The attacks in Paris last week have Republican leaders rethinking their strategy to shut down the Department of Homeland Security if they can’t defund the president’s immigration executive orders.
In reality, the attacks make it impossible.
While Republicans are unified in their desire to reverse the executive order Obama issued after Election Day shielding an estimated 5 million illegal immigrants from deportation, some are warning Tea Party colleagues such as Sen. Ted Cruz (R-Texas) not to take the fight too far.
“Defunding that part of the bill that deals with enforcing the executive order makes sense but we can’t go too far here because look what happened in Paris. The Department of Homeland Security needs to be up and running,” said Sen. Lindsey Graham (R-S.C.).
Former Homeland Security Committee Chairman Peter King (R-N.Y.) on Friday called it “absolutely essential” that counterterrorism be funded given the spate of attacks around the world.
A Senate GOP aide warned that Democrats would pounce on a departmental shutdown to accuse Republicans of prioritizing the desires of their conservative base over national security.
“There’s no question that if the DHS shuts down in some way, Democrats will do everything to take full advantage of the situation,” the aide said.
A senior Senate Democratic aide said Republicans would lose the public relations battle over homeland security, especially after the deadly attacks on the satirical French newspaper Charlie Hebdo.
“Republican efforts to play politics with Department of Homeland Security, which is actively engaged against the threat posed by ISIS, is a dangerous and risky move that can backfire,” the aide said, making reference to the Islamic State in Iraq and Syria.
“The House proposal is an attempt to throw a hunk of red meat to the right at a time when the nation is at risk for attack,” the aide added.
House Republicans held a closed-door meeting Friday to discuss using the Homeland Security funding bill to fight Obama’s immigration policies, just as authorities in Paris were in two separate standoffs with suspected terrorists.
Leaders “kept emphasizing” the House package would be narrowly tailored toward stopping Obama’s executive actions and would not jeopardize funding for things like border security and counterterrorism measures, said Rep. John Mica (R-Fla.).
They plan to move legislation next week that would fund the department through the end of the fiscal year along with amendments to block Obama’s unilateral action on immigration, fulfilling a promise many Republicans campaigned on in the fall.
Even if DHS goes dark, the president’s executive orders would probably continue to be implemented. National Journal looked at the scenario of a Homeland Security Department shutdown:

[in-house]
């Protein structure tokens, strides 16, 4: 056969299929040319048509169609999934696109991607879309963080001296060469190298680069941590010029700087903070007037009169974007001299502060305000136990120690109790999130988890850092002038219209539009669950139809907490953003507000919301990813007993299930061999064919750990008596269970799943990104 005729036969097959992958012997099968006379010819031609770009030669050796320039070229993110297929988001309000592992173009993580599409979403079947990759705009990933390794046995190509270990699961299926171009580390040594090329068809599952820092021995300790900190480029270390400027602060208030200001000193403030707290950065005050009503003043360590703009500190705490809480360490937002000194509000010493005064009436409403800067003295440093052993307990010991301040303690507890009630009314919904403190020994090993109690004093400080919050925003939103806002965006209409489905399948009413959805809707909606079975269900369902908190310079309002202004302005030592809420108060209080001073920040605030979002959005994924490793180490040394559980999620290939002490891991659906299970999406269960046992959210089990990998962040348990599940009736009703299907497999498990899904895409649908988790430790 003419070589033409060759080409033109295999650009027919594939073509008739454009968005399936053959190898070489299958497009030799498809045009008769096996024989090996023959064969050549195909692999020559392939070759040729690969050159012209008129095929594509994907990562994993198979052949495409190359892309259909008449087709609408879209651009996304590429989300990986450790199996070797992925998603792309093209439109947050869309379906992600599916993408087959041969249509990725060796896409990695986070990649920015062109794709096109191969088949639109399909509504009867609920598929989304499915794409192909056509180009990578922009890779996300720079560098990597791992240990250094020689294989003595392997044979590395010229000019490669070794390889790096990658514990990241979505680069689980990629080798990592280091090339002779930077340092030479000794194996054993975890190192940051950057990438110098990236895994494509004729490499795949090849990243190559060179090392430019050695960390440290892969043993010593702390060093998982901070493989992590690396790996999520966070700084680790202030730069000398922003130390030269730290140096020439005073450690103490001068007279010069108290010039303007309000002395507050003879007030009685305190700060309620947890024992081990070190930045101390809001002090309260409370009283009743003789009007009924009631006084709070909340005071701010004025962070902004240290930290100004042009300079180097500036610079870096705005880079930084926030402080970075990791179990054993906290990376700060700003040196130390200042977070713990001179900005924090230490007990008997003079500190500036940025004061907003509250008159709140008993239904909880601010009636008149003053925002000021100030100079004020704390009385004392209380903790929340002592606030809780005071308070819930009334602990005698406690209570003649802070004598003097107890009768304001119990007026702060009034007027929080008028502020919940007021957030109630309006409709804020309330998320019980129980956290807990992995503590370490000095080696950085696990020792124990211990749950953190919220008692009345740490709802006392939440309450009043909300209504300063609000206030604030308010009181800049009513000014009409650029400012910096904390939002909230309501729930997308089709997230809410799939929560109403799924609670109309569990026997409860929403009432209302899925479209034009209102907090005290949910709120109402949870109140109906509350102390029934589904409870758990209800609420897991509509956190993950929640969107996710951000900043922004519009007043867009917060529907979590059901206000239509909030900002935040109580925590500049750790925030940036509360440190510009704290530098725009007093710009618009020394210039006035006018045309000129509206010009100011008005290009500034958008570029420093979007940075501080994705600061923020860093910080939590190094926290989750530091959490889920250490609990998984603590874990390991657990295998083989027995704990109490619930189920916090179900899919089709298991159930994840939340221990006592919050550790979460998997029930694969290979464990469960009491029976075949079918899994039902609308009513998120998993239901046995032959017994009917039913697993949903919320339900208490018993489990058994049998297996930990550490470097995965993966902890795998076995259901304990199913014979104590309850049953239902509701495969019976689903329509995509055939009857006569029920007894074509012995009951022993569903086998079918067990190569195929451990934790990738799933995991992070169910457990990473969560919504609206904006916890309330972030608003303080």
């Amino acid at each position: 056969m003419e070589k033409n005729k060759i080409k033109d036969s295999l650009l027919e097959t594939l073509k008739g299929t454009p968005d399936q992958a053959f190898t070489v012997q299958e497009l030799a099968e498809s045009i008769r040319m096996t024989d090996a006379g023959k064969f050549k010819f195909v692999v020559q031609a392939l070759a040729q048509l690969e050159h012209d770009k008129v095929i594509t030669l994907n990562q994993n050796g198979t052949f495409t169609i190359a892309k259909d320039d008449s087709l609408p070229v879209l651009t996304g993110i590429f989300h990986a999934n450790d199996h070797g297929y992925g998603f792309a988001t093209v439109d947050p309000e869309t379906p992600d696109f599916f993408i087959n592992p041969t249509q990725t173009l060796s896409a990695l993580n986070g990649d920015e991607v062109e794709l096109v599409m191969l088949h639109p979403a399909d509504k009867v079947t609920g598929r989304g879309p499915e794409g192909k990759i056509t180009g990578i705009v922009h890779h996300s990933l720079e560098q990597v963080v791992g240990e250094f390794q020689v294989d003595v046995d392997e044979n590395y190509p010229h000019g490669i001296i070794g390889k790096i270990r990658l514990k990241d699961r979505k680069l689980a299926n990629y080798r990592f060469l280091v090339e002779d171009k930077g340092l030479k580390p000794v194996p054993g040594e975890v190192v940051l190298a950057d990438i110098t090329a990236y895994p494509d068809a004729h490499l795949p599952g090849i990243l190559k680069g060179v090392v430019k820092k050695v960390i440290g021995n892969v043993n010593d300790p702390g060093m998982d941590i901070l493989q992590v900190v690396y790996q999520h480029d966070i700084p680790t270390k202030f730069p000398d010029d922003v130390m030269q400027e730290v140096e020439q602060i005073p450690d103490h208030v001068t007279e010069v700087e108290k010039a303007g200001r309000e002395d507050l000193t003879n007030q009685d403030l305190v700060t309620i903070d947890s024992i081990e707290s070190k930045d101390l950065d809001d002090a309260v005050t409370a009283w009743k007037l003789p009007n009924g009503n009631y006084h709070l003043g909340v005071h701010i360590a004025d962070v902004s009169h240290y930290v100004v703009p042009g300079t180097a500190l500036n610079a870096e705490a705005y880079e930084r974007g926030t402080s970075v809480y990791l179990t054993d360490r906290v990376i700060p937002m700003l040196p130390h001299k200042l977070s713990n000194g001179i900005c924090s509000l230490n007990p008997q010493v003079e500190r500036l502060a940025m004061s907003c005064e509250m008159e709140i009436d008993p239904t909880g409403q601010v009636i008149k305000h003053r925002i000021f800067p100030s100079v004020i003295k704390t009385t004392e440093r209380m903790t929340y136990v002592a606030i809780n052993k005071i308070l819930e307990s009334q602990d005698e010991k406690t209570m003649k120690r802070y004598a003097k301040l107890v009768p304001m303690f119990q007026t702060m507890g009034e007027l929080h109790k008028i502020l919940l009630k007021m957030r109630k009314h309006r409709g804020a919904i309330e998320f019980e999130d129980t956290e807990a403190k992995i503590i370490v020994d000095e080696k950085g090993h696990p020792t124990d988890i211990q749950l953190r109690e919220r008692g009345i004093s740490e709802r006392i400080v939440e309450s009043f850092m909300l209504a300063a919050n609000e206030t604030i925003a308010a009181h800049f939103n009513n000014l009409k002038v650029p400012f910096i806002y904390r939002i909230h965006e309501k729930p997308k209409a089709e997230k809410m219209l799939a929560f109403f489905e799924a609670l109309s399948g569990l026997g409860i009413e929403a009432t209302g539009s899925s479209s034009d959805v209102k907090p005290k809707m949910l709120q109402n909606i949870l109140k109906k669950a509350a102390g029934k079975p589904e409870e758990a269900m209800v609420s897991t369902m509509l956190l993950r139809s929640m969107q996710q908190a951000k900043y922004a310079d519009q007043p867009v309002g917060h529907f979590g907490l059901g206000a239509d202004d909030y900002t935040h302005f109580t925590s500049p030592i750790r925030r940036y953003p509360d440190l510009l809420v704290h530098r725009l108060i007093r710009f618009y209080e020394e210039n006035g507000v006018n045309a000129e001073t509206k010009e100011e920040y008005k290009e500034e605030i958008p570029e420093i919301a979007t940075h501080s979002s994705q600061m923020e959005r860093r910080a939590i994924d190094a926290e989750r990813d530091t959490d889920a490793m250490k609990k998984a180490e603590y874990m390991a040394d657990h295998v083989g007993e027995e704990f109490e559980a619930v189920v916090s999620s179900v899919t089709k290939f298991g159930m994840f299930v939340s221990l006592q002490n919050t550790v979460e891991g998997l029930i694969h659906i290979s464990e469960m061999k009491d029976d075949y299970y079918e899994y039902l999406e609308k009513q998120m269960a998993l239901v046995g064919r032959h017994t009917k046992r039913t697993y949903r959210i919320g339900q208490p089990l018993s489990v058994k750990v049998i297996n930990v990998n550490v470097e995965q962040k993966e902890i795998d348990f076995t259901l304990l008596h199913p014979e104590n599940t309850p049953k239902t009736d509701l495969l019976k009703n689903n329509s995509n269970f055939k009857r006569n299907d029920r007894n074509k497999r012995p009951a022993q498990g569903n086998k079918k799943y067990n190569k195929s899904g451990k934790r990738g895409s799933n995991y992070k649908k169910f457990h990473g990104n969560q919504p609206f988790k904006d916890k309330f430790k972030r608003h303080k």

It’s likely that the majority of DHS employees would still go to work. And the main agency tasked with overseeing the program in question, U.S. Citizenship and Immigration Services, is funded through fees rather than appropriations legislation.
It’s not clear that GOP leaders will have much leverage. Aside from the potential political fallout if the department runs out of cash, it turns out that a DHS “shutdown” might be one in name only, and Obama’s executive order might well proceed as planned.
No matter how carefully tailored the amendments to defund the executive orders are, the fact is, the Senate won’t even consider it. Republicans need 5 votes in the upper chamber to avoid a filibuster and they’re coming up short. So, in order for the DHS funding bill to reach the floor, Senate Republicans are going to have to agree to remove the defunding amendments.
Democrats will demagogue the issue for all it’s worth, accusing the Republicans of putting the country at risk to satisfy their conservative base. That’s a very hard narrative to counter with the Paris terrorist attacks fresh in everyone’s mind.
There’s a chance that with the clock ticking toward the end of February when the shortterm DHS funding runs out, that another continuing resolution funding the department for a few weeks longer could be passed. But this would be delaying the inevitable. Eventually, Mitch McConnell and a majority of Republican senators will relent and allow the DHS funding bill to come to the floor minus the defunding amendments. Practically speaking, they won’t have a choice.
And the House? Speaker Boehner will make sure the full funding bill without the defunding amendments makes it through and is sent to the president’s desk.
Some conservatives will scream bloody murder. But even without the Paris attacks occurring, the defunding gambit was a risky endeavor. From what we’ve seen of this administration, the discretionary decisions to shut down some programs and fund others will no doubt be maximized for PR value. And the administration will make sure the country knows who has put America at risk.